Those who dreaded the publication of the Holy Father’s response to the Amazon Synod will be able to breathe a sigh of relief, on one count at least. In the course of 40 pages His Holiness devotes his most incisive remarks to an explanation of why admitting women to Holy Orders would be a mistake.
On the question of celibacy the Pope is silent, ignoring the Synod’s proposal to ordain married men. However, he begins by saying that by means of this Apostolic exhortation he intends “to officially present” the Synod’s final document, and neither to “replace” nor “duplicate” it. It is unclear, then, whether his silence on viri probati is a tacit endorsement or rejection.
Indeed, a lack of clarity is a recurring problem with both the Synod document and the Apostolic exhortation. Furthermore, both texts rely on questionable assumptions about the nature of Amazonian societies, their spirituality and ecological relationships.
For example, his Holiness suggests that life for Amazonian peoples “is a communal journey” characterised by concern for “the common good.” Later on, among “the great riches” inherited from pre-Columbian cultures he mentions “the sacred character of human life” and “a sense of solidarity and shared responsibility in common work.” However, while some Amazonian societies are indeed markedly communitarian in certain respects, others are intrinsically fractious; while some are extremely conflict-averse, others were once among the most violent societies ever recorded until they came under the influence of Christian missionaries.
We should also be wary of misconstruing these societies’ ecological credentials. It is true that they have existed for a long time in sustainable interdependence with their environment. However, they have done so in a context of extremely low population density combined with resource abundance, and without having at their disposal the extractive potential of industrial technology. These societies, when confronted with the new situation of population growth, resource scarcity, and industrial technology do not necessarily respond in the ways Western environmentalists might imagine.
Given the serious flaws exhibited by both these documents, which his Holiness seems to intend us to receive as a pair, what is there in them which might be of help to the people of the Amazon? I’m afraid to say, not as much as there could be.
True, the documents give a persuasive portrait of the region’s social and economic problems. But it is a very general one, and these issues are highly complex. They fall beyond the usual expertise of bishops, and the solutions have to be worked out on the ground, case by case.
Nevertheless, they are the kinds of problems which often benefit from the effective combination of local knowledge with international financial, legal, and institutional support, the kind of endeavour, in fact, for which the Church’s international missionary congregations are ideally suited and which many of them are already pursuing.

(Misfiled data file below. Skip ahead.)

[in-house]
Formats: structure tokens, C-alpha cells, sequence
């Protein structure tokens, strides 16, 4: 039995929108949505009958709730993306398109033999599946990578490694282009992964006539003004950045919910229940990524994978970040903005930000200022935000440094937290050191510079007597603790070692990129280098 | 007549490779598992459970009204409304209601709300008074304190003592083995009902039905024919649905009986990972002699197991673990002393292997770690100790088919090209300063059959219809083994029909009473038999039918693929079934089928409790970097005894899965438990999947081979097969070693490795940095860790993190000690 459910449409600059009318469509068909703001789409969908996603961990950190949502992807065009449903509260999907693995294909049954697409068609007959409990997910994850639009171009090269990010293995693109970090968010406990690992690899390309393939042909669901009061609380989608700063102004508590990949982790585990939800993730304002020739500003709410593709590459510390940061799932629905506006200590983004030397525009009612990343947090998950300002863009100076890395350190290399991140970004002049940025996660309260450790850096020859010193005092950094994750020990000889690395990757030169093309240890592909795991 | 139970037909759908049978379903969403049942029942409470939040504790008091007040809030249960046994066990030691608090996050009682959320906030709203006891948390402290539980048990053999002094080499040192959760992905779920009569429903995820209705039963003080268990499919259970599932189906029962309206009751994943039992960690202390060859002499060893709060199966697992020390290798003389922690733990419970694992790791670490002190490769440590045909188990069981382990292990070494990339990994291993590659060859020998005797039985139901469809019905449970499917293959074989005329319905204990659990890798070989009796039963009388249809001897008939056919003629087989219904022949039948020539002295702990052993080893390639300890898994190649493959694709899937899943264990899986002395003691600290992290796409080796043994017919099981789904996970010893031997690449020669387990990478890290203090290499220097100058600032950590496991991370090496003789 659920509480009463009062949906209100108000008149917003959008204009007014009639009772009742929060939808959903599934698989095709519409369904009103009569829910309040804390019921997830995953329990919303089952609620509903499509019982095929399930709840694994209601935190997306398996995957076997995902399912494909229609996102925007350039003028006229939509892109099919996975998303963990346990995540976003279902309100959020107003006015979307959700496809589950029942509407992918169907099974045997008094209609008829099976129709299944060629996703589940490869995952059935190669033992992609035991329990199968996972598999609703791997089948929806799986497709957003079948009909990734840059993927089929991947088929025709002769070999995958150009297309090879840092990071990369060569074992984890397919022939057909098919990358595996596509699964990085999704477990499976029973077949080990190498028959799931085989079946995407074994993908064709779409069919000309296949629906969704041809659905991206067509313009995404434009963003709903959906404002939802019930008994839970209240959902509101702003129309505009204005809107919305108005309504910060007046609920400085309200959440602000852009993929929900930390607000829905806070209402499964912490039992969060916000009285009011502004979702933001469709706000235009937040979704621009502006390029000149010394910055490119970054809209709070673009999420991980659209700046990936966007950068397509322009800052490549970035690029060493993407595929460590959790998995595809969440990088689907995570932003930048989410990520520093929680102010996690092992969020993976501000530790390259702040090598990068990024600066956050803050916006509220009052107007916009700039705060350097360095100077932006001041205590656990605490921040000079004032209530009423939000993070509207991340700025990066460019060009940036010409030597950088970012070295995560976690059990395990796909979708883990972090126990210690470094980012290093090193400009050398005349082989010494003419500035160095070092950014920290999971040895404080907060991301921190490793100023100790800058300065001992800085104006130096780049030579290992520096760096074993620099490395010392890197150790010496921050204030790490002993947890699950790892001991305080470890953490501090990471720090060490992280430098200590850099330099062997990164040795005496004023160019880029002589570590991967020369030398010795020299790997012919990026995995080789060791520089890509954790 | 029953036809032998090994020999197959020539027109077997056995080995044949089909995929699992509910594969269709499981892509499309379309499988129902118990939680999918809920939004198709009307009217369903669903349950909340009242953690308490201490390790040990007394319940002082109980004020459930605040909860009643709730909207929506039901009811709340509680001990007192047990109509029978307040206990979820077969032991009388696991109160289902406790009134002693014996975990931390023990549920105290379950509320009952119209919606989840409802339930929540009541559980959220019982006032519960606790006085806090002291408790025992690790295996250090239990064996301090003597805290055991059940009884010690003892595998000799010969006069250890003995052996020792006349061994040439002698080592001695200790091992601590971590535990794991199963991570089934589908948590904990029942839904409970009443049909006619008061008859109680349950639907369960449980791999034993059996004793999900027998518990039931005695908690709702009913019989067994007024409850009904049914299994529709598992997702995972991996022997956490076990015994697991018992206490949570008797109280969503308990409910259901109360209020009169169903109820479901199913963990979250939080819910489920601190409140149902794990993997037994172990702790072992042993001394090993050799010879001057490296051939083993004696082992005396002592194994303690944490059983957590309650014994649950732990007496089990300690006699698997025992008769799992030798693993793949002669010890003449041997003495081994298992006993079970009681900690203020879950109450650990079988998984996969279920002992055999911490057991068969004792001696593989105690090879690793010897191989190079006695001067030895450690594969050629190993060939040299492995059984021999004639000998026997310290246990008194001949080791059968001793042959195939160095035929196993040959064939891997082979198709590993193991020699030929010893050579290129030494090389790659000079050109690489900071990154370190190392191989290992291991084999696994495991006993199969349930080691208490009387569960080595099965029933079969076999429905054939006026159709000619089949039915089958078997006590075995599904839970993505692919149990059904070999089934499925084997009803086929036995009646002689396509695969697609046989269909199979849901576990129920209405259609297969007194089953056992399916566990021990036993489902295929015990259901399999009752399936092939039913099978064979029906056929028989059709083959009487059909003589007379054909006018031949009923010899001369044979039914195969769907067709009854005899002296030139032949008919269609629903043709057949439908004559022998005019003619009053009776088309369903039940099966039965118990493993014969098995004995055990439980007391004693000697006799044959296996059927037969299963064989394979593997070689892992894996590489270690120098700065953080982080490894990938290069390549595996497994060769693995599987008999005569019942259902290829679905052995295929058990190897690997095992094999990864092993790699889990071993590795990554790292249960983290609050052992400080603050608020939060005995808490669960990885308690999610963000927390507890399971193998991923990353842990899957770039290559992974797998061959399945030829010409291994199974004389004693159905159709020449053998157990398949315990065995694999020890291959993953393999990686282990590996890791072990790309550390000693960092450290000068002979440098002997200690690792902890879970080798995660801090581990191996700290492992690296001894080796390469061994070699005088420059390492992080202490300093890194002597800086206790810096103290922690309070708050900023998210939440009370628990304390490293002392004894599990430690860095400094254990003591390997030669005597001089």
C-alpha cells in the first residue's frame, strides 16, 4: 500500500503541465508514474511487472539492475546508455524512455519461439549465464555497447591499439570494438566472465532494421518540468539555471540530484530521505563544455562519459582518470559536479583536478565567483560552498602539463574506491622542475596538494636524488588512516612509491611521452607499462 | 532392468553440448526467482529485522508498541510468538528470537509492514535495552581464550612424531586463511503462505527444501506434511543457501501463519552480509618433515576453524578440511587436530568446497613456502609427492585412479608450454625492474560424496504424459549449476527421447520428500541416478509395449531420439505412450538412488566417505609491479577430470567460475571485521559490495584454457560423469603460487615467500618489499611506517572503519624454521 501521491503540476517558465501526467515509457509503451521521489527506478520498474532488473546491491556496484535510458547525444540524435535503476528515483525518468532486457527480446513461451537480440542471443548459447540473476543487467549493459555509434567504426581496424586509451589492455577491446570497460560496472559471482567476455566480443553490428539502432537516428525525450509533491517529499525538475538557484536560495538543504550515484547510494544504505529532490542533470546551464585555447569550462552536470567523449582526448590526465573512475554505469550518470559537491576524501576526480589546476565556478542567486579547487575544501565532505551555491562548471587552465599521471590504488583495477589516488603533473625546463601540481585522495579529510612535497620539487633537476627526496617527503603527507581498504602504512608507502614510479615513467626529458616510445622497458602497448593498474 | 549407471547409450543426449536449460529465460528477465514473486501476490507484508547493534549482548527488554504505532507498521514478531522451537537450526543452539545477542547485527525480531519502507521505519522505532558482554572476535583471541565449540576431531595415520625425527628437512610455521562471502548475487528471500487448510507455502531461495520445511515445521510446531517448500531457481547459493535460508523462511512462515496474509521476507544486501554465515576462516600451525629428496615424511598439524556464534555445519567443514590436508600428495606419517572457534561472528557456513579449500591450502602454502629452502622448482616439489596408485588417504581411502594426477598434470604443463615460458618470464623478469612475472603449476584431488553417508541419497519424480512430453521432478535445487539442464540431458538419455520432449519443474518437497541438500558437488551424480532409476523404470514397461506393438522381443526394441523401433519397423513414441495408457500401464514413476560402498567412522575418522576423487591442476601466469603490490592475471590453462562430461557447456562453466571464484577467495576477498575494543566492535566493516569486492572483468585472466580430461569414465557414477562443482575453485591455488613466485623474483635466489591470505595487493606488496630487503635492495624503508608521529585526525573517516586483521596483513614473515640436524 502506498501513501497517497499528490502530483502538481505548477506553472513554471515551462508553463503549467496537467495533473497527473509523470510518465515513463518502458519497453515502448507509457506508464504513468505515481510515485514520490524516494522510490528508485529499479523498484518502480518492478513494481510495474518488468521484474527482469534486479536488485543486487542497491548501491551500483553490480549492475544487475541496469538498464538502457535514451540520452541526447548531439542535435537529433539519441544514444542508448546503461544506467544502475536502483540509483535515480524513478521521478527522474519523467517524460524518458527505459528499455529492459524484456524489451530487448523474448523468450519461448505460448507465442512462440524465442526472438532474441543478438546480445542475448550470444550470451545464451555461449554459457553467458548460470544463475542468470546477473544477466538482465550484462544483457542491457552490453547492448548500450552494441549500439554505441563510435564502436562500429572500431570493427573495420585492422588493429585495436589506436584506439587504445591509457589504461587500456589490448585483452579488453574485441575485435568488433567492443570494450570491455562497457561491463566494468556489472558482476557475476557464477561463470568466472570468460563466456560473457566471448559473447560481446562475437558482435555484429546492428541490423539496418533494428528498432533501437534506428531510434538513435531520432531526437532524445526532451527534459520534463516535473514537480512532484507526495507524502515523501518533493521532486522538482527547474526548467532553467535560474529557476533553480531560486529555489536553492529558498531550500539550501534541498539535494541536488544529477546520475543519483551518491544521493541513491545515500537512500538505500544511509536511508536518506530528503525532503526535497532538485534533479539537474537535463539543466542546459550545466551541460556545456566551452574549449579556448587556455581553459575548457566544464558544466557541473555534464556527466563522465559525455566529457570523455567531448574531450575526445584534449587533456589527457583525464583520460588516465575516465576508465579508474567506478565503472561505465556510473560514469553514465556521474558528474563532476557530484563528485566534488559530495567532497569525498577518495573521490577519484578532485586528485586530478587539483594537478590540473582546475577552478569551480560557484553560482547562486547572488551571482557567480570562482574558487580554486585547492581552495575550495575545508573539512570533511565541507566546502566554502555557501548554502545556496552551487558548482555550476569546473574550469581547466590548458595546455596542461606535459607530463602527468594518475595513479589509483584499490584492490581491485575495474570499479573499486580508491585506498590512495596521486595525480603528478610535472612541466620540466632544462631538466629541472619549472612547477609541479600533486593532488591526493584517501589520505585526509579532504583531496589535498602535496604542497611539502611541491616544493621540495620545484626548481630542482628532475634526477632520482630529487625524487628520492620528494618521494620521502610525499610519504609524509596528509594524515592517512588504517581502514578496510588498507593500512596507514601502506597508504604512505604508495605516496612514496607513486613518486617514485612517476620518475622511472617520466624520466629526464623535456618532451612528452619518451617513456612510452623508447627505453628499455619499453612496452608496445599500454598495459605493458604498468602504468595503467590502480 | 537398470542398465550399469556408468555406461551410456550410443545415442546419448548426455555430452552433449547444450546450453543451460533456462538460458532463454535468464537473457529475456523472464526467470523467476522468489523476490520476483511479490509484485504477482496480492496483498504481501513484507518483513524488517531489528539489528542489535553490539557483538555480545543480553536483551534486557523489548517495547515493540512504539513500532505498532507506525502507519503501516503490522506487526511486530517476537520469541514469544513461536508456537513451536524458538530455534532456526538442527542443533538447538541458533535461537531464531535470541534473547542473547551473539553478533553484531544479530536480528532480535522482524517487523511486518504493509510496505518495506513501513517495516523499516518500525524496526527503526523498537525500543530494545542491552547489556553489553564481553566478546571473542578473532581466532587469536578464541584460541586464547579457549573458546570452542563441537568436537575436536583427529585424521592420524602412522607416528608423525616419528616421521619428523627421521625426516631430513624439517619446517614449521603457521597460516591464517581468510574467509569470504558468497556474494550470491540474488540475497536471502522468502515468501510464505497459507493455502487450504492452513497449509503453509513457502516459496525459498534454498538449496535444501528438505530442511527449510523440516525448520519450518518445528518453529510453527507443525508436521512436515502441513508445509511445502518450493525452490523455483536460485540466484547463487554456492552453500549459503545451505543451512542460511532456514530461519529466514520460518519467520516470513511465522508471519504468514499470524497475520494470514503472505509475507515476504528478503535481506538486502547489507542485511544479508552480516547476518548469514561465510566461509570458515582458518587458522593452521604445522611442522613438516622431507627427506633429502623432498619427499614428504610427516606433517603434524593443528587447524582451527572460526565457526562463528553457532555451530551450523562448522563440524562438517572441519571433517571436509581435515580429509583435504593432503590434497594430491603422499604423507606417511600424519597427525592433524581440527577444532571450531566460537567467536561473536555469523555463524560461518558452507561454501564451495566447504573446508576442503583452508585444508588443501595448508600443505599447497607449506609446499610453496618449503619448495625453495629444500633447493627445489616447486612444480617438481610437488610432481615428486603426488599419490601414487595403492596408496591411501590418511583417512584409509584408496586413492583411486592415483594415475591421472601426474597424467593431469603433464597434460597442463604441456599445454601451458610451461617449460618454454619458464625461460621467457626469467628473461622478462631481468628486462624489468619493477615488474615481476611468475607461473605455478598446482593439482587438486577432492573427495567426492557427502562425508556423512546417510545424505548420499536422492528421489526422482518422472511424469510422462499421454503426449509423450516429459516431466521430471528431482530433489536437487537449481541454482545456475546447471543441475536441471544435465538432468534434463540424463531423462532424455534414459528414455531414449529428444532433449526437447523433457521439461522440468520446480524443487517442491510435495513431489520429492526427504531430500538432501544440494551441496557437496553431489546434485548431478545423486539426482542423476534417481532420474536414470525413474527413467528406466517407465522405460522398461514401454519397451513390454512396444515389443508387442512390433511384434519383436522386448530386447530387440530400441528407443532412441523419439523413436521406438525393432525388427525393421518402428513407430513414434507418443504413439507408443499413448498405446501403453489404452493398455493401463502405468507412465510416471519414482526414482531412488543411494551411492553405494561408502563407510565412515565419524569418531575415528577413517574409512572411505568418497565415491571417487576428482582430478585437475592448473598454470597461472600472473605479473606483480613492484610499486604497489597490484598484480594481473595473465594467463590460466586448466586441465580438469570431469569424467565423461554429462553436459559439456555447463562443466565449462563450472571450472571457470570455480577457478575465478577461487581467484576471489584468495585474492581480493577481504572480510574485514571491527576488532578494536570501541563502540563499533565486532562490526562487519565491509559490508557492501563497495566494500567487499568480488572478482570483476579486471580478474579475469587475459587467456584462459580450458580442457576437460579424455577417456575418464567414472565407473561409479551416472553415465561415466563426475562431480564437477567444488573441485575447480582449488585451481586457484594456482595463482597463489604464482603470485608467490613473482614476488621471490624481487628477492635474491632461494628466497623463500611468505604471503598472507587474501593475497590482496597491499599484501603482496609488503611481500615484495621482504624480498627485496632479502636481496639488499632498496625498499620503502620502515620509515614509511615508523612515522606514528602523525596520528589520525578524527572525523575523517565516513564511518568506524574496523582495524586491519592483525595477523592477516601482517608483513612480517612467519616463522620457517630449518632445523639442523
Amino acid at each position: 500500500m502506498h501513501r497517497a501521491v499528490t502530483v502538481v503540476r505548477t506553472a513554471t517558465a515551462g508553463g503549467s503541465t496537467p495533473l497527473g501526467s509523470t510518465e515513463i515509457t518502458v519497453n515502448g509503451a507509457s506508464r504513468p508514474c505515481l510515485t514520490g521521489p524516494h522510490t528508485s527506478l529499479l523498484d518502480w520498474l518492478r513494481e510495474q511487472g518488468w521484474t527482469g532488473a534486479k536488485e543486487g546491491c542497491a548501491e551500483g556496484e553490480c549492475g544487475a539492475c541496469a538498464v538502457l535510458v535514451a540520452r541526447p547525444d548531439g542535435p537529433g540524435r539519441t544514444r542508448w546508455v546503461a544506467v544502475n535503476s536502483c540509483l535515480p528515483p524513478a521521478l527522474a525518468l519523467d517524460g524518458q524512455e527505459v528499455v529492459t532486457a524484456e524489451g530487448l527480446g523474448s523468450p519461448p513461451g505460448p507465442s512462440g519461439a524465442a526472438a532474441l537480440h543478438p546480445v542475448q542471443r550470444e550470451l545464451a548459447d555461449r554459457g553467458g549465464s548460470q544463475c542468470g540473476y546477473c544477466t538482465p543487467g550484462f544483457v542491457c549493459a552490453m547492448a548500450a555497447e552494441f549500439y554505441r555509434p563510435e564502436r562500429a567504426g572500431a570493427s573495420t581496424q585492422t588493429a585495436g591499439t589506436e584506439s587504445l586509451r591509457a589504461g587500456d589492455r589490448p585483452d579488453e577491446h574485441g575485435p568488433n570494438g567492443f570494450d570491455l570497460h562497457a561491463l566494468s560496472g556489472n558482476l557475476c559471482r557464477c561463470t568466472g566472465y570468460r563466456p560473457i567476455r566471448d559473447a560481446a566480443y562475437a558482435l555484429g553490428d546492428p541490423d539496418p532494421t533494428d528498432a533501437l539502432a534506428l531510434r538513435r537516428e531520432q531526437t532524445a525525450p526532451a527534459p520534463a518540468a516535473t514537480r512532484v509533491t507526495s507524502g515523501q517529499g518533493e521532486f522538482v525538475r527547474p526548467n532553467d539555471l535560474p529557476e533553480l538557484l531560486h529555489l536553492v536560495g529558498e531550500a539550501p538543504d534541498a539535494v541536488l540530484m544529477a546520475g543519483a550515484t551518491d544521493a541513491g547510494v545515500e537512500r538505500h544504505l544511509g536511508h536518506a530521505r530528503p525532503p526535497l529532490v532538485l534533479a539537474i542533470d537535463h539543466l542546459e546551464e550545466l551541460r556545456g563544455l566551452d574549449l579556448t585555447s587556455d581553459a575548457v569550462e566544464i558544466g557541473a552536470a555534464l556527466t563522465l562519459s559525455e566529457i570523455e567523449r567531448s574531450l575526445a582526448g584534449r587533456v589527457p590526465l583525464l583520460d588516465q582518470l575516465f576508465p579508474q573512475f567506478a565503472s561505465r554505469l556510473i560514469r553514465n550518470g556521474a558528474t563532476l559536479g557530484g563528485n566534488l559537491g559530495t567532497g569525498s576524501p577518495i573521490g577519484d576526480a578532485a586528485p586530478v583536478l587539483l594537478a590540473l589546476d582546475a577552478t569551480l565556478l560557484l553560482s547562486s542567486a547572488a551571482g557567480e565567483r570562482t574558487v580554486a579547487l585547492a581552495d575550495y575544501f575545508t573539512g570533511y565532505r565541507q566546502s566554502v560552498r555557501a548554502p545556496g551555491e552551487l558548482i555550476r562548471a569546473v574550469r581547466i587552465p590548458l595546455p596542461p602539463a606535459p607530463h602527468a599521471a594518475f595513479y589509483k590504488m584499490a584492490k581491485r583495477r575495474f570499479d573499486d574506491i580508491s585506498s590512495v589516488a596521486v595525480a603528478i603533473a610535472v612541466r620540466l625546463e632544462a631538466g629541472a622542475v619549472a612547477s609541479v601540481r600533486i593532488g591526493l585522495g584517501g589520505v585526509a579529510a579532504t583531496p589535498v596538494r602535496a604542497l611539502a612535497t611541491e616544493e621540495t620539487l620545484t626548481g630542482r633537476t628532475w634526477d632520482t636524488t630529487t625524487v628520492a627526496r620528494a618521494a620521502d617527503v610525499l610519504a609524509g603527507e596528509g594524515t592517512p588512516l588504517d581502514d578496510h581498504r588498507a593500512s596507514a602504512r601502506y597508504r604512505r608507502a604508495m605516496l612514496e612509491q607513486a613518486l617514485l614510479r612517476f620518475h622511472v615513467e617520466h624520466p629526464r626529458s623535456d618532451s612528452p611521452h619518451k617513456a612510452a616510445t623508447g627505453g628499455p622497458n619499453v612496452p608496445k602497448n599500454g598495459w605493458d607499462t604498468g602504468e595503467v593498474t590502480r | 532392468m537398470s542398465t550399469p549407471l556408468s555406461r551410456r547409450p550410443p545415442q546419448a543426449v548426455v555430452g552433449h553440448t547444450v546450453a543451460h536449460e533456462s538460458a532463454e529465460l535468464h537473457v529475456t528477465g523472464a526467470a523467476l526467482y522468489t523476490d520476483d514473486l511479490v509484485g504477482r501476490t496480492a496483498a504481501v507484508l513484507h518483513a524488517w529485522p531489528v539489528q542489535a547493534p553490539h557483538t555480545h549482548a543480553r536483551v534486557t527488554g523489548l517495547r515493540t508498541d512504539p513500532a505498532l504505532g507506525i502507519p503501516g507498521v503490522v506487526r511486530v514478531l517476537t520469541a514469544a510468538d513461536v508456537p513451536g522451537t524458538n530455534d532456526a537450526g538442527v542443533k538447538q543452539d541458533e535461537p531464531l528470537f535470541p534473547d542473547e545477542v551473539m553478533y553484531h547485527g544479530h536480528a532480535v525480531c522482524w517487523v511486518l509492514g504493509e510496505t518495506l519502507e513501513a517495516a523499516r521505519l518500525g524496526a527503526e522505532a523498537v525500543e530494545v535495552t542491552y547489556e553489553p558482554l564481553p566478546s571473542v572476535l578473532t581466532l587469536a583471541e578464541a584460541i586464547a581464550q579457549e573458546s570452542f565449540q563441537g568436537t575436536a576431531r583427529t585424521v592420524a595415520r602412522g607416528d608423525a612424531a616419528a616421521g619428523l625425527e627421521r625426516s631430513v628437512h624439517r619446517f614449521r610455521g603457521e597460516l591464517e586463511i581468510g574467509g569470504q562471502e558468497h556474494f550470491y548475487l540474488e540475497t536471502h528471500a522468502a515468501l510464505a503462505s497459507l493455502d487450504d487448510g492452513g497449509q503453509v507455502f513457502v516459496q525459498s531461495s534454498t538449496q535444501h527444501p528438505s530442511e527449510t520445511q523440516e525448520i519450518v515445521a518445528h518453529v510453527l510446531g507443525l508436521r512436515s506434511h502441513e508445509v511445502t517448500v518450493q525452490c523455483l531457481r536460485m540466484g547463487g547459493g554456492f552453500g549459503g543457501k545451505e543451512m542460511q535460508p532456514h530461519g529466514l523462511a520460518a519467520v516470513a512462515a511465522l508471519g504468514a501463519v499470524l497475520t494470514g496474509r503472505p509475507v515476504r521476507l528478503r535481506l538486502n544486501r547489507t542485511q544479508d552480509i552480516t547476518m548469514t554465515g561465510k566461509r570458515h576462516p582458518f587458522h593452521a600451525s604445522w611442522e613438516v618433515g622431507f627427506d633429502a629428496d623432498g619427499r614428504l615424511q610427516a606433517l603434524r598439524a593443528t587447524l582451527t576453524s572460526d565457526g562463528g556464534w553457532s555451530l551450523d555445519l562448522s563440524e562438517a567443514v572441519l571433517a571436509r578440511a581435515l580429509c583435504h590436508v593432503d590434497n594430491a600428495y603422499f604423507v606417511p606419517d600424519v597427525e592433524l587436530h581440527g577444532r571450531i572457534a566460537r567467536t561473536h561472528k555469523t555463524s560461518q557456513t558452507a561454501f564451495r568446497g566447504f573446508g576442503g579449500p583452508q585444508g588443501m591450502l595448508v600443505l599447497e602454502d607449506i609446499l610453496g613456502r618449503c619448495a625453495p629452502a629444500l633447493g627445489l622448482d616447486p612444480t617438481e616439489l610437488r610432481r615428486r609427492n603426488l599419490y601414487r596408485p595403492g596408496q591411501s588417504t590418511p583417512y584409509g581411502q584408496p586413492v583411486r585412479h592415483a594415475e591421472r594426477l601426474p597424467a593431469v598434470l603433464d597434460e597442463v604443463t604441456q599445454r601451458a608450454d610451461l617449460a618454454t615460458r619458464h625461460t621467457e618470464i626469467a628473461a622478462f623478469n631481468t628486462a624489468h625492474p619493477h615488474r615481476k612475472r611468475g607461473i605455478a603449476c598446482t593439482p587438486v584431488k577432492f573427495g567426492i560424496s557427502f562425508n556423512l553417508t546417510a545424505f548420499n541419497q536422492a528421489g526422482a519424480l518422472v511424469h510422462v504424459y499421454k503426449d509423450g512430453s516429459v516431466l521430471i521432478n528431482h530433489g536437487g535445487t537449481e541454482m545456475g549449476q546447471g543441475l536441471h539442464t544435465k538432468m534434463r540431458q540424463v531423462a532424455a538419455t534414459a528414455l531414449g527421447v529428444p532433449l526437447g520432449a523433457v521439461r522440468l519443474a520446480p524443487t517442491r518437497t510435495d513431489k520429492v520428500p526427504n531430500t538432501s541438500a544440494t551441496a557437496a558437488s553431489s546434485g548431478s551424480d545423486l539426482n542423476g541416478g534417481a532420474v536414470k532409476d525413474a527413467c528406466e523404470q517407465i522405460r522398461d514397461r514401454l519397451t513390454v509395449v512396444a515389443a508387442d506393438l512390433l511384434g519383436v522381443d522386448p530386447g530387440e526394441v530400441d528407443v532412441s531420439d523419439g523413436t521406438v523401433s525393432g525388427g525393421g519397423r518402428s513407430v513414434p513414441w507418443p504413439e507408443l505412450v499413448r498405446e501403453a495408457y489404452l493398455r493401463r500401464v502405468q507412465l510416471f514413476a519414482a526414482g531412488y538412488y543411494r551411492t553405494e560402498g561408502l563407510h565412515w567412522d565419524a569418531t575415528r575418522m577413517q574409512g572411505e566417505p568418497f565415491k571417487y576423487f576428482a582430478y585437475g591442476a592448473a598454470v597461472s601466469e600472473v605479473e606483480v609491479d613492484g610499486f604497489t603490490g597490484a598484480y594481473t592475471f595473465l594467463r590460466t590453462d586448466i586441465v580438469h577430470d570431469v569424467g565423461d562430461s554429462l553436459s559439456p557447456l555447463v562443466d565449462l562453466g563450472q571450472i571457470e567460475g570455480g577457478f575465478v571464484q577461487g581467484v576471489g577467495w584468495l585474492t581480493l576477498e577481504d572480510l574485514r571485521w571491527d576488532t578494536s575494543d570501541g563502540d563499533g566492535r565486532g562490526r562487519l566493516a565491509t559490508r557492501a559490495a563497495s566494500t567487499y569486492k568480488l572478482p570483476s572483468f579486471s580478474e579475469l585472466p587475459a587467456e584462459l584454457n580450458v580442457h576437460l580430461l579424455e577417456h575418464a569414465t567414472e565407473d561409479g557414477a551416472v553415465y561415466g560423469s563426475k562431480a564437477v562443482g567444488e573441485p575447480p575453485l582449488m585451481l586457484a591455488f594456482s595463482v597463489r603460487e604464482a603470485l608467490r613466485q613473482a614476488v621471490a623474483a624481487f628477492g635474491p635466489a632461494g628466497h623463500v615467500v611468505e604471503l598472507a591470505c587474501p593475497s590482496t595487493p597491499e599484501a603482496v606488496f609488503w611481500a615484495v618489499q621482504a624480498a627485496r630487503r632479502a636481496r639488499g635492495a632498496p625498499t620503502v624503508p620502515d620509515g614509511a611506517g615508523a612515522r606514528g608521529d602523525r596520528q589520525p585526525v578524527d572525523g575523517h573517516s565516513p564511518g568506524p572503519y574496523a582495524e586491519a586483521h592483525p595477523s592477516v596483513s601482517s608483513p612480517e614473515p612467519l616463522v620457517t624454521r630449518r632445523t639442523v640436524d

The two most concrete and constructive recommendations of the Synod’s Final Document were directed towards the Church’s religious communities. Firstly, the document proposed that communities of itinerant priests and religious be developed specifically to serve in the Amazon. Secondly, it invited those existing religious congregations currently without a presence in Amazonia to establish themselves there. It is a shame that, in his response, his Holiness was unable to give greater impetus to these suggestions.
What Amazonia needs most from the Church is courageous and holy priests – devout, traditional, intelligent, well-educated, well supported by ecclesiastical structures – who are able to count on the assistance of religious men and women of a similar calibre. There are many such courageous and holy people already at work in the Amazon; but as we all know, more are needed.
On this point the Pope’s exhortation is admirable: he emphasises the indispensable importance of the Eucharist, and the unique function of the priest in relation to it, and he urges bishops to encourage prayer for vocations and to direct those exhibiting a missionary vocation towards service in Amazonia.
Such encouragement is to be welcomed. But attempts to introduce married priests in this context – which may continue despite the Pope’s reticence – should not be. In a region where social obligations are structured so strongly around kinship, such a move would be likely to cause more problems than it would solve.
Still less to be welcomed would be the development (presumably by committee) of an Amazonian rite of the Eucharist. The Synod document contains this recommendation, and in the Apostolic exhortation his Holiness gestures towards it in remarks urging liturgical inculturation. In a spiritual context dominated by the dangerous and double-edged figure of the shaman such a project would be reckless.
However, it is worth remembering that the long term future of the Church in the Amazon is more likely to be determined by who sends their sons and daughters to the seminary and the religious life, than by debating the pros and cons of married priests or liturgical inculturation. Let’s pray, as his Holiness urges us to do, for many holy vocations.